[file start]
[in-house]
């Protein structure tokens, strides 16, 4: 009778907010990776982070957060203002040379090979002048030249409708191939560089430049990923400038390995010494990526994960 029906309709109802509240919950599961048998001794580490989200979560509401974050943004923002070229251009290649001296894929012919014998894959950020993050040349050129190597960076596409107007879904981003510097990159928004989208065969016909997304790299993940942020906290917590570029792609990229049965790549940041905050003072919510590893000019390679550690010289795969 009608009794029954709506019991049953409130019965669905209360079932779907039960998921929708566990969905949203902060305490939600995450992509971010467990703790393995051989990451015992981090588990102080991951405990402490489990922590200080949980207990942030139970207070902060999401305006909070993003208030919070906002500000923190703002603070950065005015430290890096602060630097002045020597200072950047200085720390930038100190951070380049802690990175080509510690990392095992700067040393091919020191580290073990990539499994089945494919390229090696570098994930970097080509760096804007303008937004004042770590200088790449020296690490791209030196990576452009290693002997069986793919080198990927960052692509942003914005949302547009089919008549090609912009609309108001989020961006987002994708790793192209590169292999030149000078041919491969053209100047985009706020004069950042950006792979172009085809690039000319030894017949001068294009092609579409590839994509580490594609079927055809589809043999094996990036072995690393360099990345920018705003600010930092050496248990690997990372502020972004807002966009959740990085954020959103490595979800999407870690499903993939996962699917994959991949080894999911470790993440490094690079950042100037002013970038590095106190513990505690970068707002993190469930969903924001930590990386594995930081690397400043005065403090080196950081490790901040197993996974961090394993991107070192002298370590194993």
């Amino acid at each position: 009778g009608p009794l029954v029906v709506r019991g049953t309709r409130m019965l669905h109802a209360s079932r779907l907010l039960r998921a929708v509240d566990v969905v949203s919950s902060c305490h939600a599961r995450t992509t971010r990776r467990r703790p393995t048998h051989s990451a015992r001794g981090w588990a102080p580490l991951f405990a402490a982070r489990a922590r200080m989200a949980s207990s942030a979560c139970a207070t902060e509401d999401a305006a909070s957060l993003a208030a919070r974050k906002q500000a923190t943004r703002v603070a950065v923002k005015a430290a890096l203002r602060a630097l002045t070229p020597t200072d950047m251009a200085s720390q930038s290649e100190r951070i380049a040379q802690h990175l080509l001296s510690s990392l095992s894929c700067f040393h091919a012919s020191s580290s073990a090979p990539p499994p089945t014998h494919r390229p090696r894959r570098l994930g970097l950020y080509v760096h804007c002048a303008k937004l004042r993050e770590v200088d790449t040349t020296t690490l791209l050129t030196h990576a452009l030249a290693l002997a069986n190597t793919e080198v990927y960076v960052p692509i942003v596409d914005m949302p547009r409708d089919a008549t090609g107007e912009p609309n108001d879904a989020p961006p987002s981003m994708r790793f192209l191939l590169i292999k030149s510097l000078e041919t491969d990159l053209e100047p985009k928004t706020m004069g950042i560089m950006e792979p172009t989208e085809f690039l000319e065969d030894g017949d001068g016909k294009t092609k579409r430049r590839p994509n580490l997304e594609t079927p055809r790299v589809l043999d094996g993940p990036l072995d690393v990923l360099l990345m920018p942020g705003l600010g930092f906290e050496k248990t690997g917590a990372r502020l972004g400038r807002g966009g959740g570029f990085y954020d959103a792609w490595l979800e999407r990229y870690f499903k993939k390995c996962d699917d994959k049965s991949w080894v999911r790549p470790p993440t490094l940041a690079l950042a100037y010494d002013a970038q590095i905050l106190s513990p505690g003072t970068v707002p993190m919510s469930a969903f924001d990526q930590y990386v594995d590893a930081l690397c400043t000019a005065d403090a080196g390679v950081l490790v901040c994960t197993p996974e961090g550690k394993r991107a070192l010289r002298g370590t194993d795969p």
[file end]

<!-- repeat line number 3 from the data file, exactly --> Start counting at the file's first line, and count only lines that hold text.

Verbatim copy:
């Amino acid at each position: 009778g009608p009794l029954v029906v709506r019991g049953t309709r409130m019965l669905h109802a209360s079932r779907l907010l039960r998921a929708v509240d566990v969905v949203s919950s902060c305490h939600a599961r995450t992509t971010r990776r467990r703790p393995t048998h051989s990451a015992r001794g981090w588990a102080p580490l991951f405990a402490a982070r489990a922590r200080m989200a949980s207990s942030a979560c139970a207070t902060e509401d999401a305006a909070s957060l993003a208030a919070r974050k906002q500000a923190t943004r703002v603070a950065v923002k005015a430290a890096l203002r602060a630097l002045t070229p020597t200072d950047m251009a200085s720390q930038s290649e100190r951070i380049a040379q802690h990175l080509l001296s510690s990392l095992s894929c700067f040393h091919a012919s020191s580290s073990a090979p990539p499994p089945t014998h494919r390229p090696r894959r570098l994930g970097l950020y080509v760096h804007c002048a303008k937004l004042r993050e770590v200088d790449t040349t020296t690490l791209l050129t030196h990576a452009l030249a290693l002997a069986n190597t793919e080198v990927y960076v960052p692509i942003v596409d914005m949302p547009r409708d089919a008549t090609g107007e912009p609309n108001d879904a989020p961006p987002s981003m994708r790793f192209l191939l590169i292999k030149s510097l000078e041919t491969d990159l053209e100047p985009k928004t706020m004069g950042i560089m950006e792979p172009t989208e085809f690039l000319e065969d030894g017949d001068g016909k294009t092609k579409r430049r590839p994509n580490l997304e594609t079927p055809r790299v589809l043999d094996g993940p990036l072995d690393v990923l360099l990345m920018p942020g705003l600010g930092f906290e050496k248990t690997g917590a990372r502020l972004g400038r807002g966009g959740g570029f990085y954020d959103a792609w490595l979800e999407r990229y870690f499903k993939k390995c996962d699917d994959k049965s991949w080894v999911r790549p470790p993440t490094l940041a690079l950042a100037y010494d002013a970038q590095i905050l106190s513990p505690g003072t970068v707002p993190m919510s469930a969903f924001d990526q930590y990386v594995d590893a930081l690397c400043t000019a005065d403090a080196g390679v950081l490790v901040c994960t197993p996974e961090g550690k394993r991107a070192l010289r002298g370590t194993d795969p």